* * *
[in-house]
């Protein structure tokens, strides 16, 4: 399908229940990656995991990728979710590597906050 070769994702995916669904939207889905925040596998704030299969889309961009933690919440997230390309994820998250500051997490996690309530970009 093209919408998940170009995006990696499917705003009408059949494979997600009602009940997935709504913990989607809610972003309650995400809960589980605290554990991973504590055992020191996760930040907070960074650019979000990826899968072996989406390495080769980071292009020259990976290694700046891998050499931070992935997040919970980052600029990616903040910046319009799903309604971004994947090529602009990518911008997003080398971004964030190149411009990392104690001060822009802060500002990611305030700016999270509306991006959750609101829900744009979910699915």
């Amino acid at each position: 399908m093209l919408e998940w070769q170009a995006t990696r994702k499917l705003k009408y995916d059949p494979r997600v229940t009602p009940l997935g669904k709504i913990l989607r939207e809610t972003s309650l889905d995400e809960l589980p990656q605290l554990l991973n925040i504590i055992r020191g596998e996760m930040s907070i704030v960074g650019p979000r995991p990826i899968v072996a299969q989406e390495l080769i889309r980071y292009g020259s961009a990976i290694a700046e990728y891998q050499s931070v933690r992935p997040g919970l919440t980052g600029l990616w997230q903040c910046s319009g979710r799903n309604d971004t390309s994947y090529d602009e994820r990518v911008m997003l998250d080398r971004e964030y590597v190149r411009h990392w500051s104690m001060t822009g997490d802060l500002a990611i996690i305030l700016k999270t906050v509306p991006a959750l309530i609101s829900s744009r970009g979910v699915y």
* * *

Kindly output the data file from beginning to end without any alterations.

[in-house]
């Protein structure tokens, strides 16, 4: 399908229940990656995991990728979710590597906050 070769994702995916669904939207889905925040596998704030299969889309961009933690919440997230390309994820998250500051997490996690309530970009 093209919408998940170009995006990696499917705003009408059949494979997600009602009940997935709504913990989607809610972003309650995400809960589980605290554990991973504590055992020191996760930040907070960074650019979000990826899968072996989406390495080769980071292009020259990976290694700046891998050499931070992935997040919970980052600029990616903040910046319009799903309604971004994947090529602009990518911008997003080398971004964030190149411009990392104690001060822009802060500002990611305030700016999270509306991006959750609101829900744009979910699915």
């Amino acid at each position: 399908m093209l919408e998940w070769q170009a995006t990696r994702k499917l705003k009408y995916d059949p494979r997600v229940t009602p009940l997935g669904k709504i913990l989607r939207e809610t972003s309650l889905d995400e809960l589980p990656q605290l554990l991973n925040i504590i055992r020191g596998e996760m930040s907070i704030v960074g650019p979000r995991p990826i899968v072996a299969q989406e390495l080769i889309r980071y292009g020259s961009a990976i290694a700046e990728y891998q050499s931070v933690r992935p997040g919970l919440t980052g600029l990616w997230q903040c910046s319009g979710r799903n309604d971004t390309s994947y090529d602009e994820r990518v911008m997003l998250d080398r971004e964030y590597v190149r411009h990392w500051s104690m001060t822009g997490d802060l500002a990611i996690i305030l700016k999270t906050v509306p991006a959750l309530i609101s829900s744009r970009g979910v699915y």